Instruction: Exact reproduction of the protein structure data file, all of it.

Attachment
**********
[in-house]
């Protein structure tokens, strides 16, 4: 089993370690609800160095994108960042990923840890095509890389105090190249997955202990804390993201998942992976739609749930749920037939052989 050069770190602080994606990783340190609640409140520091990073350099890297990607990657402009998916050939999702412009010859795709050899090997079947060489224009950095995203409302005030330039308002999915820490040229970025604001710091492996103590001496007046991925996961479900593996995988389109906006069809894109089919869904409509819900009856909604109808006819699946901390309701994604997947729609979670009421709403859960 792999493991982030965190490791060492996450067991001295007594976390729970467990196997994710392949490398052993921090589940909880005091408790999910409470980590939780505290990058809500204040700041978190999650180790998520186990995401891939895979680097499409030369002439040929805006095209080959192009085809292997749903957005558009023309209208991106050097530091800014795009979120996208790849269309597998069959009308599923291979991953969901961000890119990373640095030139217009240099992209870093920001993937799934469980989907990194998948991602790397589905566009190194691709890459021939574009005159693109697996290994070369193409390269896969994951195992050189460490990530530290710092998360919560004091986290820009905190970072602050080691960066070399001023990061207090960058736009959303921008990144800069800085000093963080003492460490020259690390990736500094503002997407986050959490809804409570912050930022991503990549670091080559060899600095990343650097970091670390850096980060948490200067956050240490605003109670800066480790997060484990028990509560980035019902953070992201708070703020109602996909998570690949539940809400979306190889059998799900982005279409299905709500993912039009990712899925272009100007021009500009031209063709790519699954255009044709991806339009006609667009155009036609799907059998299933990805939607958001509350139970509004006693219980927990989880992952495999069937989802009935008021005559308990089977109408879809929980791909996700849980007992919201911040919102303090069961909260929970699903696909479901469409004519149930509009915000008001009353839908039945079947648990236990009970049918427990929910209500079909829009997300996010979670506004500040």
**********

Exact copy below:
[in-house]
């Protein structure tokens, strides 16, 4: 089993370690609800160095994108960042990923840890095509890389105090190249997955202990804390993201998942992976739609749930749920037939052989 050069770190602080994606990783340190609640409140520091990073350099890297990607990657402009998916050939999702412009010859795709050899090997079947060489224009950095995203409302005030330039308002999915820490040229970025604001710091492996103590001496007046991925996961479900593996995988389109906006069809894109089919869904409509819900009856909604109808006819699946901390309701994604997947729609979670009421709403859960 792999493991982030965190490791060492996450067991001295007594976390729970467990196997994710392949490398052993921090589940909880005091408790999910409470980590939780505290990058809500204040700041978190999650180790998520186990995401891939895979680097499409030369002439040929805006095209080959192009085809292997749903957005558009023309209208991106050097530091800014795009979120996208790849269309597998069959009308599923291979991953969901961000890119990373640095030139217009240099992209870093920001993937799934469980989907990194998948991602790397589905566009190194691709890459021939574009005159693109697996290994070369193409390269896969994951195992050189460490990530530290710092998360919560004091986290820009905190970072602050080691960066070399001023990061207090960058736009959303921008990144800069800085000093963080003492460490020259690390990736500094503002997407986050959490809804409570912050930022991503990549670091080559060899600095990343650097970091670390850096980060948490200067956050240490605003109670800066480790997060484990028990509560980035019902953070992201708070703020109602996909998570690949539940809400979306190889059998799900982005279409299905709500993912039009990712899925272009100007021009500009031209063709790519699954255009044709991806339009006609667009155009036609799907059998299933990805939607958001509350139970509004006693219980927990989880992952495999069937989802009935008021005559308990089977109408879809929980791909996700849980007992919201911040919102303090069961909260929970699903696909479901469409004519149930509009915000008001009353839908039945079947648990236990009970049918427990929910209500079909829009997300996010979670506004500040």